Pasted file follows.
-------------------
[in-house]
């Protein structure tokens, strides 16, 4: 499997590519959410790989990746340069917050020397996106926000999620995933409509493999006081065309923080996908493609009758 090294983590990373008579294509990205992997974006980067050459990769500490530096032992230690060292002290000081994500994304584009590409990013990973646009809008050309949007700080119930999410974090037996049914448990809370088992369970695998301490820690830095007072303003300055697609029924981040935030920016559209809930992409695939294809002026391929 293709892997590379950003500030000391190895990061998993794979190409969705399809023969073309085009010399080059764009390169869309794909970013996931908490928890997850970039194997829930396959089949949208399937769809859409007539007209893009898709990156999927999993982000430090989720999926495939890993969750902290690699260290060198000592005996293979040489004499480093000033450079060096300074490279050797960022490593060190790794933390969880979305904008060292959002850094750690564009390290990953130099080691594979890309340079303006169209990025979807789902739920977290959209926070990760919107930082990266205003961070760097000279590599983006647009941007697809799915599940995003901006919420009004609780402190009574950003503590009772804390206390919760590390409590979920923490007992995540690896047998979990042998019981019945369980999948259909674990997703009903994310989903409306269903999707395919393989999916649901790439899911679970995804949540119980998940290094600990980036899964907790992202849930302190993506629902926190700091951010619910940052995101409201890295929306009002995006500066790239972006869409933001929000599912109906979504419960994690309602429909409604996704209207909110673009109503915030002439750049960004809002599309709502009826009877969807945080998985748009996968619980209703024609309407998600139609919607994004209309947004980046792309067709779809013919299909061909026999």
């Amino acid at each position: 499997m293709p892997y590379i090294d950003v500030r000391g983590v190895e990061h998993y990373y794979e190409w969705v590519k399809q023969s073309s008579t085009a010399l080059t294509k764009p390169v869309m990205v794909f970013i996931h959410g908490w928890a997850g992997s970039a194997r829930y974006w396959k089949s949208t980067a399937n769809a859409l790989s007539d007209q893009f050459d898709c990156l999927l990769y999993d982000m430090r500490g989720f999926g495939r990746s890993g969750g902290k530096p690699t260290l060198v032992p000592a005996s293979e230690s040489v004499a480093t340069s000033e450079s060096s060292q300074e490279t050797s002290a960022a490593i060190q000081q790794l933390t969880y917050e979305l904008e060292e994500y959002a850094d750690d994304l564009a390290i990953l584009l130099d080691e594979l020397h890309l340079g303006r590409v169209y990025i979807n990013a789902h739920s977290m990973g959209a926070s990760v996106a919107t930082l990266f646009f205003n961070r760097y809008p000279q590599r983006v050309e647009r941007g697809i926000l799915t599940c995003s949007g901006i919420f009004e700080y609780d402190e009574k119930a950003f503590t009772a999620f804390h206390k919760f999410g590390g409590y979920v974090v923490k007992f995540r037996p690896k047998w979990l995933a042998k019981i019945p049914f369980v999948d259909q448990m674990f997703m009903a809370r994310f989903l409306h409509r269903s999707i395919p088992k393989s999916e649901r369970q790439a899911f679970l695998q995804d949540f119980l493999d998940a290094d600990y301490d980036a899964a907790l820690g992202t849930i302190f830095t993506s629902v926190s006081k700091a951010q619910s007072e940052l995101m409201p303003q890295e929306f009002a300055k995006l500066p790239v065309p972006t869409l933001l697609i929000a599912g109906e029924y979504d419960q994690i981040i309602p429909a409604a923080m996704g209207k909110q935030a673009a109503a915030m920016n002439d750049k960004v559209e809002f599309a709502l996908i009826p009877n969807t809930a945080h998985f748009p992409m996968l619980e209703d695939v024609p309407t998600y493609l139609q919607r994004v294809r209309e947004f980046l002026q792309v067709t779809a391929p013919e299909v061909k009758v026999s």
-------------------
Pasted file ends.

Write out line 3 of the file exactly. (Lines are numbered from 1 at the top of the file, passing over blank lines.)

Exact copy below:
């Amino acid at each position: 499997m293709p892997y590379i090294d950003v500030r000391g983590v190895e990061h998993y990373y794979e190409w969705v590519k399809q023969s073309s008579t085009a010399l080059t294509k764009p390169v869309m990205v794909f970013i996931h959410g908490w928890a997850g992997s970039a194997r829930y974006w396959k089949s949208t980067a399937n769809a859409l790989s007539d007209q893009f050459d898709c990156l999927l990769y999993d982000m430090r500490g989720f999926g495939r990746s890993g969750g902290k530096p690699t260290l060198v032992p000592a005996s293979e230690s040489v004499a480093t340069s000033e450079s060096s060292q300074e490279t050797s002290a960022a490593i060190q000081q790794l933390t969880y917050e979305l904008e060292e994500y959002a850094d750690d994304l564009a390290i990953l584009l130099d080691e594979l020397h890309l340079g303006r590409v169209y990025i979807n990013a789902h739920s977290m990973g959209a926070s990760v996106a919107t930082l990266f646009f205003n961070r760097y809008p000279q590599r983006v050309e647009r941007g697809i926000l799915t599940c995003s949007g901006i919420f009004e700080y609780d402190e009574k119930a950003f503590t009772a999620f804390h206390k919760f999410g590390g409590y979920v974090v923490k007992f995540r037996p690896k047998w979990l995933a042998k019981i019945p049914f369980v999948d259909q448990m674990f997703m009903a809370r994310f989903l409306h409509r269903s999707i395919p088992k393989s999916e649901r369970q790439a899911f679970l695998q995804d949540f119980l493999d998940a290094d600990y301490d980036a899964a907790l820690g992202t849930i302190f830095t993506s629902v926190s006081k700091a951010q619910s007072e940052l995101m409201p303003q890295e929306f009002a300055k995006l500066p790239v065309p972006t869409l933001l697609i929000a599912g109906e029924y979504d419960q994690i981040i309602p429909a409604a923080m996704g209207k909110q935030a673009a109503a915030m920016n002439d750049k960004v559209e809002f599309a709502l996908i009826p009877n969807t809930a945080h998985f748009p992409m996968l619980e209703d695939v024609p309407t998600y493609l139609q919607r994004v294809r209309e947004f980046l002026q792309v067709t779809a391929p013919e299909v061909k009758v026999s």